McGreevey’s Confession

Posted by Censor Librorum on Sep 22, 2006 | Categories: Lesbian in a Catholic Sort of Way

The next book I plan to read is Jim McGreevey’s autobiography, “The Confession.” What an appropriate title for a coming out story of a fellow Irish-Catholic New Jerseyan! He comes clean on sins, lies, and an assortment of sordid misdoings, including truck stop sex, and screwing around when his wife was recovering from giving birth to their daughter.

Rather than go quietly along with an ex-lover’s request for hush money, Governor McGreevey came out on August 12, 2004 with his “I am a gay American” speech. He outed the ex-lover at the same time, which I thought was savage justice. The ex-lover skipped town ahead of the press, and headed back to Israel, where he denied all, and said McGreevey sexually harassed him.

Standing with McGreevey while he gave his famous speech were his wife–who I thought was a class act–and his parents, neither of whom looked proud or happy, particularly his father. But, to give them the credit and praise they deserve, they stood by their son at the moment of his greatest shame and disaster. That was the most moving tribute of parental love and loyalty; and, in my mind, showed the best the Irish can be. When the chips are down, count on us to stand with you.

I remember watching his father, as McGreevey pasted on his politician’s smile and got through his speech. It brought to mind my own father, another old tough Marine, who was devastated when I gave him the news I was gay. My father told me he cried twice in his life: when his mother died, and when I came out. And, like McGreevey’s father, my dad told me I was both brave and foolhardy to be a lesbian activist. “The kid is doing what he feels is right,” said Jack McGreevey about the book, “It’s a courageous act on his part. Perhaps a little foolish, but still…”

When I heard the title of McGreevey’s book, “The Confession,” it took me back to my own times in the confessional. Kneeling in the quiet dark, waiting for the screen to open, I would take stock of my weekly tally of sins. I confessed all–not because I believed in my heart they were sins, but because I was told they were. I was sorry, not because I thought most of them were so bad, but because I was taught and believed that the worst thing that can happen is to be away from God. Sins separated us from God, and the way we could make the path to God clear, and ourselves whole, was through confession. There is no feeling like that of a 10 or 11 year old after receiving communion; feeling clean and pure with the wonder of the knowledge that God is with her,in her heart.

Perhaps it is a little like that for Governor McGreevey–separated from God, separated from himself, he finally made a confession to come clean. Once done, and penance served, forgiveness received, he can walk through the doors and start over.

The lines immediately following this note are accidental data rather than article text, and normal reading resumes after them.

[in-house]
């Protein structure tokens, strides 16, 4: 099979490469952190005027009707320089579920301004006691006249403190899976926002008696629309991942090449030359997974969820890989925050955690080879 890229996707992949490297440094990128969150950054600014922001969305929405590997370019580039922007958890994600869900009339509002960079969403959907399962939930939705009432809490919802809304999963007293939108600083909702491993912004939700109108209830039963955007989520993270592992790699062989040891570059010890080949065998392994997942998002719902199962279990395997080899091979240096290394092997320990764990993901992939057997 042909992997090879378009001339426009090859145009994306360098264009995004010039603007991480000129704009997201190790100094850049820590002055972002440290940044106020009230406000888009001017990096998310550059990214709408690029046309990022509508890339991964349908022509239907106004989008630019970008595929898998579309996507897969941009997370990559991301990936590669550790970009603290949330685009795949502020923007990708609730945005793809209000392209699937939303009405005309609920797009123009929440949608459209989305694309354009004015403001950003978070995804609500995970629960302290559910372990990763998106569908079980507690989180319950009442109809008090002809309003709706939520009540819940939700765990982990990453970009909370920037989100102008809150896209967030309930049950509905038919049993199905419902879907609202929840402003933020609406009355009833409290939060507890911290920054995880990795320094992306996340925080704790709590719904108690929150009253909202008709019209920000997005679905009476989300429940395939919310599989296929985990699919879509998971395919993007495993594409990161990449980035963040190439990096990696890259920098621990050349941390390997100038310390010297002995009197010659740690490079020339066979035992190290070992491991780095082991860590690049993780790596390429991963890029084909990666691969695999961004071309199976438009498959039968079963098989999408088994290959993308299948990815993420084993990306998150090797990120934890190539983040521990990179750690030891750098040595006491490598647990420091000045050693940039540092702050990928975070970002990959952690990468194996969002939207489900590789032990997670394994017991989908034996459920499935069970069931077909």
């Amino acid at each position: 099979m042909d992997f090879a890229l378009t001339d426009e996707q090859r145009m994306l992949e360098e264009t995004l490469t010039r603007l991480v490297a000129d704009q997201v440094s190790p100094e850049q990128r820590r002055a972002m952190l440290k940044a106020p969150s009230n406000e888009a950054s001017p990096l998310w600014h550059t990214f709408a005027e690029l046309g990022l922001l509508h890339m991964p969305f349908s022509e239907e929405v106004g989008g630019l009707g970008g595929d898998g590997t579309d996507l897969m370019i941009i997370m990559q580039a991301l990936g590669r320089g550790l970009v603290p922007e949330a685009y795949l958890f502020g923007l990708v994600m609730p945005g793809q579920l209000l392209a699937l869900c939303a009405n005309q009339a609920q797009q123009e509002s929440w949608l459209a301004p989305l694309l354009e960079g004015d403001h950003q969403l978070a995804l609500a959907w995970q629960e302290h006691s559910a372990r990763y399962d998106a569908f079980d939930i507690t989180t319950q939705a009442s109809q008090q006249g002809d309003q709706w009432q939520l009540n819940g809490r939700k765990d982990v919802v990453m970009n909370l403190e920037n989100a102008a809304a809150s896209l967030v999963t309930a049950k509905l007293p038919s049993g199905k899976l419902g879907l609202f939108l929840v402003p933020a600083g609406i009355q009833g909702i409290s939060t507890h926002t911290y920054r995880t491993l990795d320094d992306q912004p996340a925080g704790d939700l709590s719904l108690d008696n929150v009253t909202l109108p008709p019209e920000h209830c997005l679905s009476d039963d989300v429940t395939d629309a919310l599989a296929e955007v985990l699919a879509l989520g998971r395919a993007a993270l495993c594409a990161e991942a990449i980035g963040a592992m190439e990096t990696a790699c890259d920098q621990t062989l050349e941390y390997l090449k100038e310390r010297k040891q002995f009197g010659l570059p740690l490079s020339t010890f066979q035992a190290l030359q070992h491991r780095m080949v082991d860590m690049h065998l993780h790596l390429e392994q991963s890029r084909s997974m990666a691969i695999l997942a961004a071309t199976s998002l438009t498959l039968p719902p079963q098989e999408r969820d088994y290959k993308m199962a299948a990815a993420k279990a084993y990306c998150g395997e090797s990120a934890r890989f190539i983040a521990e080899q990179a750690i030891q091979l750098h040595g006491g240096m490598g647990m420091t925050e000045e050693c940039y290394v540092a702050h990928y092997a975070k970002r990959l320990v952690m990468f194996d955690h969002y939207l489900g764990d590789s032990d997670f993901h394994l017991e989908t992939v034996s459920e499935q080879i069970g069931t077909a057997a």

The Catholic Church, if nothing else, is a believer in fresh starts.

As part of the Sacrament of Reconciliation, I hope Jim McGreevey found it in his heart to forgive those on the other side of the screen–the institutional Church–its teachers, leaders and clergy, for the lies he was encouraged to live; the moral compromises he was pressured to make; the pain he suffered, and, by extension, the hurts he caused others, for the sake of maintaining a position on homosexuality that is based on nothing in the Gospels or Christ’s message. McGreevey found his way home, I believe, when the moral vacuum of his life left him with nothing, and he rediscovered what a 10 year old knows: life without God is no life at all, and that you cannot lie and have God live in your heart.

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2 Responses to “McGreevey’s Confession”

  1. Jordan Says:

    We had a group of people over after Rosh Hashonah services on Saturday. The discussion turned to McGreevey, and to a man-and there were about half men there and one Irish Catholic man-they all were critical and felt that he should have stayed and fought and instead took the cowards way out.
    I was interested because I saw him on Oprah and didn’t know what to make of him, but didn’t like all the god talk and what was that 12 step talk referring to. He seemed kind of mealy mouthed and unpleasent.

  2. Anonymous Says:

    Jordan, I don’t know what to tell you. The few people I discussed McGreevey with all felt he was a corrupt politician and an opportunist in re: to the gay thing; the book and publicity was less of a mission than a way to be a celebrity and stay in the limelight. You all may be right and I’m wrong (not new!), but I believe he is sincere in most of what he’s saying. I’m not sure why I took the tack with him that I did–it just came out that way. Karen

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